Desolation

There is a lake in the Serial Killer books called Clayton Lake, which John calls Freak Lake, which serves various different functions throughout the series. This is based on a real lake near my house, called Utah Lake. Despite being situated right next to a string of fairly bustling residential areas, Utah Lake doesn’t see a lot of use; any other lake in that situation would be surrounded by jetties and resorts, and Utah Lake has a few, but for the most part it’s just there. Many people come and go from Utah Valley, living here for years at a time, without ever once even visiting the lake. Most of the time we forget it’s even here. Probably because it’s barren, desolate, and fairly ugly.

Several years ago, when I was first playing with the ideas and characters that would eventually become I Am Not a Serial Killer, I worked in a place called Pleasant Grove, just a few minutes north of my house. It was an easy drive on the freeway every morning, but on the way home the traffic was so bad that I started looking for alternate routes home. One day I saw a convenient back road and decided to follow it and see where it went (I do this all the time, just ask my wife), and discovered that it passed through this incredibly intriguing fringe area of the city: past the landfill, through a railyard, along the shore of the lake, and then through some farmland to the back side of Geneva Steel, a massive factory complex that was, at the time, mostly abandoned and about half-dismantled. About half a mile after that it popped out next to my kids’ school, and about half a mile later I was home. Needless to say, this road became my standard commute every day from then on, and I found myself endlessly fascinated by everything I passed.

The thing is, I find desolation to be absolutely gorgeous. I’m sure that part of this is the fact that I was born and raised in Northern Utah, which is technically classified as a desert, and which is very extreme in temperature. In the summer it gets very hot, and in the winter it gets very cold, and while we do have our share of green we spend most of our time surrounded by either white snow or brown rocks. I can appreciate the beauty of lush, verdant countryside, but I grew up with wasteland, and I love the images and scenery of a barren desert. Part of this is the rugged determination of it: a lush green forest is very pretty, for example, but a lone, scraggly tree clinging tenaciously to a boulder in the middle of nowhere adds a whole extra element that I find completely delicious. Put another way, anything can be beautiful in an already beautiful place. Being beautiful in an ugly, even horrifying place deserves special recognition.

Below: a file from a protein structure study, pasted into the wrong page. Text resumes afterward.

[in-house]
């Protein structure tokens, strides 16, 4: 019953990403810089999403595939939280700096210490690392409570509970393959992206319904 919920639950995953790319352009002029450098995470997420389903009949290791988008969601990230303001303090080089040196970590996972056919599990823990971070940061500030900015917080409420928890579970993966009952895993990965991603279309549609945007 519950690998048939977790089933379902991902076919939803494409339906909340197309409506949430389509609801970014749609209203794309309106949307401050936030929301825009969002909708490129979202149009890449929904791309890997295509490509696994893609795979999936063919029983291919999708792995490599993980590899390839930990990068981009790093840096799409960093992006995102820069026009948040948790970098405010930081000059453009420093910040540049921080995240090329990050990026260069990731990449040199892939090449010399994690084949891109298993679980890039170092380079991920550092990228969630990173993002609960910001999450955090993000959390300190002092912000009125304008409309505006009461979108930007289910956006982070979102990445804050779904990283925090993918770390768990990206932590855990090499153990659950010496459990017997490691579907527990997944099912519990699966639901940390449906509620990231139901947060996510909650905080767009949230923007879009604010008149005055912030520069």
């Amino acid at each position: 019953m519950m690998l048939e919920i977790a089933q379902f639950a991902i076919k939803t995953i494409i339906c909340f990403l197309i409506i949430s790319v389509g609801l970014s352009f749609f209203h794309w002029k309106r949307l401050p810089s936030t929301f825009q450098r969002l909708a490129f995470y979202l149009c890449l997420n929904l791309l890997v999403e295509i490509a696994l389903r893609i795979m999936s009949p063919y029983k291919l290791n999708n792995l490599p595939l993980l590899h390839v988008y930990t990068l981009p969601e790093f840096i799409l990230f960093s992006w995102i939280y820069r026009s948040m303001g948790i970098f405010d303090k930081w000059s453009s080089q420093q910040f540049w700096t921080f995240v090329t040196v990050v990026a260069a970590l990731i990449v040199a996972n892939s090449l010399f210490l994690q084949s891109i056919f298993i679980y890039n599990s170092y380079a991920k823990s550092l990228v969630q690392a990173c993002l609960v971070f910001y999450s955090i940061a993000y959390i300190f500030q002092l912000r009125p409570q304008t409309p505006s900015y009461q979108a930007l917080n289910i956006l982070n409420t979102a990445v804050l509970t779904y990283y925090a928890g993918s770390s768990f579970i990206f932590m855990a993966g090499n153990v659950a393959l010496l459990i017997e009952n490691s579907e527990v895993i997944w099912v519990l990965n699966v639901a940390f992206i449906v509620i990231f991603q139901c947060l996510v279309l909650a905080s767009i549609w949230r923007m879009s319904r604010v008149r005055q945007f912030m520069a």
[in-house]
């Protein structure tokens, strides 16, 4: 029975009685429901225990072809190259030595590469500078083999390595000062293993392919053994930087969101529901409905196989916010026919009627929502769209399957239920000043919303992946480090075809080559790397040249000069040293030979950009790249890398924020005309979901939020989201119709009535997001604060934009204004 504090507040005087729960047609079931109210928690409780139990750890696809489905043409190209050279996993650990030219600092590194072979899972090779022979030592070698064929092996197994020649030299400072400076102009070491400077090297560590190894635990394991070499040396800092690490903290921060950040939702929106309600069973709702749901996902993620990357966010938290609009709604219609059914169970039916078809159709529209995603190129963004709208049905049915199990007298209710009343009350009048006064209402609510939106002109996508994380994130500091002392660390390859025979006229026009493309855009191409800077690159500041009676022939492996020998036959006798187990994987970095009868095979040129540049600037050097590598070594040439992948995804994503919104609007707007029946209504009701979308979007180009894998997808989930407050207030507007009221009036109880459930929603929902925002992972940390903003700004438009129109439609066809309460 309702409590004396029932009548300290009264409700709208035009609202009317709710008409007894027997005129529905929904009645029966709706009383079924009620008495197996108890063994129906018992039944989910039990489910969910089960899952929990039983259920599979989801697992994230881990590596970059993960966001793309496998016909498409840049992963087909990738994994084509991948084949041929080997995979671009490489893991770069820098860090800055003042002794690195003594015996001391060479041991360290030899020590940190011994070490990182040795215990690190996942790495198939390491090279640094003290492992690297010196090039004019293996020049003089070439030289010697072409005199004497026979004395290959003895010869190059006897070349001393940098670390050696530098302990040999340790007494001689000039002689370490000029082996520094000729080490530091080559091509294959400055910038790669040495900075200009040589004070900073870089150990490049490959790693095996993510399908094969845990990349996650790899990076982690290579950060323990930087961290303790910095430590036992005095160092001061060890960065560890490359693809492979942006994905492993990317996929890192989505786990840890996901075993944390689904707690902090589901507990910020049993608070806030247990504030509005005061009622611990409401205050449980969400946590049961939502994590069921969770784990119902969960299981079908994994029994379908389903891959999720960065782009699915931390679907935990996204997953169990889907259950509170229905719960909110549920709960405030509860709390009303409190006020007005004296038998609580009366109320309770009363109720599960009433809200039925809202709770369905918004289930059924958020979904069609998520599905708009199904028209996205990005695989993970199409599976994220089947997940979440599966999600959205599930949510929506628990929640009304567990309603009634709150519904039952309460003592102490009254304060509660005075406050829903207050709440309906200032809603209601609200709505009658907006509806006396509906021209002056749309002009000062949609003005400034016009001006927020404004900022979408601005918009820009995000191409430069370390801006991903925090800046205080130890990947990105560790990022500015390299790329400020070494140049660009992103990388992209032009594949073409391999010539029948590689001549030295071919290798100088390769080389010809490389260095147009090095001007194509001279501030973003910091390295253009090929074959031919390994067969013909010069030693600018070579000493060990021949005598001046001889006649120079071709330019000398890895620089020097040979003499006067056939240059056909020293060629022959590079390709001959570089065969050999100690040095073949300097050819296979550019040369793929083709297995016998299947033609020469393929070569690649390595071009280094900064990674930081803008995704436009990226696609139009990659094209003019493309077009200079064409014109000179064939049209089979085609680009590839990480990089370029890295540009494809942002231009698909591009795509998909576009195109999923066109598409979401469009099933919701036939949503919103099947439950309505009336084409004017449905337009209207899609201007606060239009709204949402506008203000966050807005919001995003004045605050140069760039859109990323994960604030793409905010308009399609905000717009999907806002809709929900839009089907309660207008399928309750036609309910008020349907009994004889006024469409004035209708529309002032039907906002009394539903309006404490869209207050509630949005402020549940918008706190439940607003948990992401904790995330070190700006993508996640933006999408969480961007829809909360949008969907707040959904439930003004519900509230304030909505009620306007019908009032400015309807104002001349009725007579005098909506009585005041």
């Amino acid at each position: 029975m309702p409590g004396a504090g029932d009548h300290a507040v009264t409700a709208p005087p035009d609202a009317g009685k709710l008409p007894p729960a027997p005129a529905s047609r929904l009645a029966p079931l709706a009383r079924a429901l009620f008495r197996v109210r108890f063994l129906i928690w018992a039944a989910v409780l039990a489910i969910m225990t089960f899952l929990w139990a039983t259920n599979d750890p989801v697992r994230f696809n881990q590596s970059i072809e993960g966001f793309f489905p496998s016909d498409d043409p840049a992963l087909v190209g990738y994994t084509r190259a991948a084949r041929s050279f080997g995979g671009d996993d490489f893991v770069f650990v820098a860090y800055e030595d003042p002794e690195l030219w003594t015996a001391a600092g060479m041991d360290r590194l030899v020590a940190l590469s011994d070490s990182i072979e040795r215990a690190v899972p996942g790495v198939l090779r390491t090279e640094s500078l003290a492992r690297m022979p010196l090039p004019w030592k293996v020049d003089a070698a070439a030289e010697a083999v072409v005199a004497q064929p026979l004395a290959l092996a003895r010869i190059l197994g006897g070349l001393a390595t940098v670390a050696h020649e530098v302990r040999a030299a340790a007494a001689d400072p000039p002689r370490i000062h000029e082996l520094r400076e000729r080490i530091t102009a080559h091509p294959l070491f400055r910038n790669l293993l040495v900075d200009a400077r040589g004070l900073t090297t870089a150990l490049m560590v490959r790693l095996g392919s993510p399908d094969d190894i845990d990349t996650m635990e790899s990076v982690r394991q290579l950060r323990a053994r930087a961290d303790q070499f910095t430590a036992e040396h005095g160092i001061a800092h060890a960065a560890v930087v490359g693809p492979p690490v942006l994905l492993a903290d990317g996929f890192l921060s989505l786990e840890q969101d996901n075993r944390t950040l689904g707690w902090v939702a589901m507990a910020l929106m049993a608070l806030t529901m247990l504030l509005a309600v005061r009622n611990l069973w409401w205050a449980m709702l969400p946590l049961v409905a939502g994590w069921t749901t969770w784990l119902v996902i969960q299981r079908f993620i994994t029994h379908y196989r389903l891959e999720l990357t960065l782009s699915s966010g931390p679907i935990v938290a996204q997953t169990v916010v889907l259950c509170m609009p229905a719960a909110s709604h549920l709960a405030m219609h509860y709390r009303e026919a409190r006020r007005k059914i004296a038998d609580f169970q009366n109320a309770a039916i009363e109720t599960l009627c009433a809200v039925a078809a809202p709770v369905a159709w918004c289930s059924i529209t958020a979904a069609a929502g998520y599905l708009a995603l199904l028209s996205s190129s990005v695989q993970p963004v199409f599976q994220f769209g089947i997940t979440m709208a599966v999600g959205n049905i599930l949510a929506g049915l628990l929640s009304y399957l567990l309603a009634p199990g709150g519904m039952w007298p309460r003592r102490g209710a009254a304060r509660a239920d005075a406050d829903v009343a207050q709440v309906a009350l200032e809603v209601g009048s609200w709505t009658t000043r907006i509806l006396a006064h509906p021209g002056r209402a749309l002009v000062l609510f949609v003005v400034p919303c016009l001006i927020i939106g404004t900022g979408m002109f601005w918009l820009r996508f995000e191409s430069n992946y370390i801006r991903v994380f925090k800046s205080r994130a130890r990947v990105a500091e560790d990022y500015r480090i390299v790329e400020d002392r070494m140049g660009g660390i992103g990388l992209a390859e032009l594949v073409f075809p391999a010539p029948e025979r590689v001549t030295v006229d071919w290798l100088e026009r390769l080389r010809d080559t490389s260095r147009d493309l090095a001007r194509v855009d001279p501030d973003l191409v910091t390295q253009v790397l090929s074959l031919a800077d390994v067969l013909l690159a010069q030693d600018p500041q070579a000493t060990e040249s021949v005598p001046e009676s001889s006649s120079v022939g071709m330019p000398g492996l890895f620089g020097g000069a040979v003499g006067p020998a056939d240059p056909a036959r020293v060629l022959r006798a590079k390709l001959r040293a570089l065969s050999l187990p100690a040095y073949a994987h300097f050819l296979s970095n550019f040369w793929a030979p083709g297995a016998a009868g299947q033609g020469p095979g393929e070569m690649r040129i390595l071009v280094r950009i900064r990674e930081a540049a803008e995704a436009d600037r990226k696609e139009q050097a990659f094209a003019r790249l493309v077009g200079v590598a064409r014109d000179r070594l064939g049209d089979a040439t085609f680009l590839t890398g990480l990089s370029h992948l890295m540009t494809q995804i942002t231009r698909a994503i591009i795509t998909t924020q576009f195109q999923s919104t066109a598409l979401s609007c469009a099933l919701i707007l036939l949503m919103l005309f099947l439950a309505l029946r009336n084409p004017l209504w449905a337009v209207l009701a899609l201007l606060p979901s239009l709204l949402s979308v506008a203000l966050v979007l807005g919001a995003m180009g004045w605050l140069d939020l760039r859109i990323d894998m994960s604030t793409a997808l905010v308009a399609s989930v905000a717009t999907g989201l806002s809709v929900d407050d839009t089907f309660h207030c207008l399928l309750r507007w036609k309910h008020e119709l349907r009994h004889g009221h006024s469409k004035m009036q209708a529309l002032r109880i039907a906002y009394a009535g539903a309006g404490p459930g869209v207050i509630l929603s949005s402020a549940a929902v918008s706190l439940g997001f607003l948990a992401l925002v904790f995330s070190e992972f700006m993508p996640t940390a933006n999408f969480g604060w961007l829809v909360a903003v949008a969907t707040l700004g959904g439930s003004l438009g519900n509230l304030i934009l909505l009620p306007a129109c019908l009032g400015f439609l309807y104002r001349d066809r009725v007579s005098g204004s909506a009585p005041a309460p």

So here I am, driving down this twisty little back road every day on the way home from work, watching the landfill and the railyard and the lake and the broken-down factory, and because I’m trying to write to plot out this new book I’m working on my thoughts begin to blend together. One of the first things I noticed were the people by the lake–people John calls Freaks, who come out and sit in or on their cars, in the middle of nowhere, simply watching the lake, quiet and alone. Who are they? Why are they there? I had no idea, and I certainly had no idea how to use it in a book, but I loved the solitary, melancholy feel of it and filed it away. Then winter came, and the lake froze over, and the dead trees bristled with spines of ice, and one day the lake was covered with a flurry of wind-blown snow and suddenly everything clicked. I knew in that moment that this lake had to be in my book, and that it had to be frozen over, and that someone would walk out in that snowstorm and hide a body under the ice. A passage in the book about the affect of cold on the human body (page 96 in the UK edition) wrote itself in my mind, right there on the spot, and over the next few days the entire plot of the book started coming together. The lake itself is incidental to the story, but the feel and tone that infused my mind on those many drives home became integral to the entire series. This was not a story about a normal kid, and it was not a story about a normal killer; it was the story of a Freak, a young man who goes out in the wasteland and watches this barren lake and sits in silence, alone with his thoughts.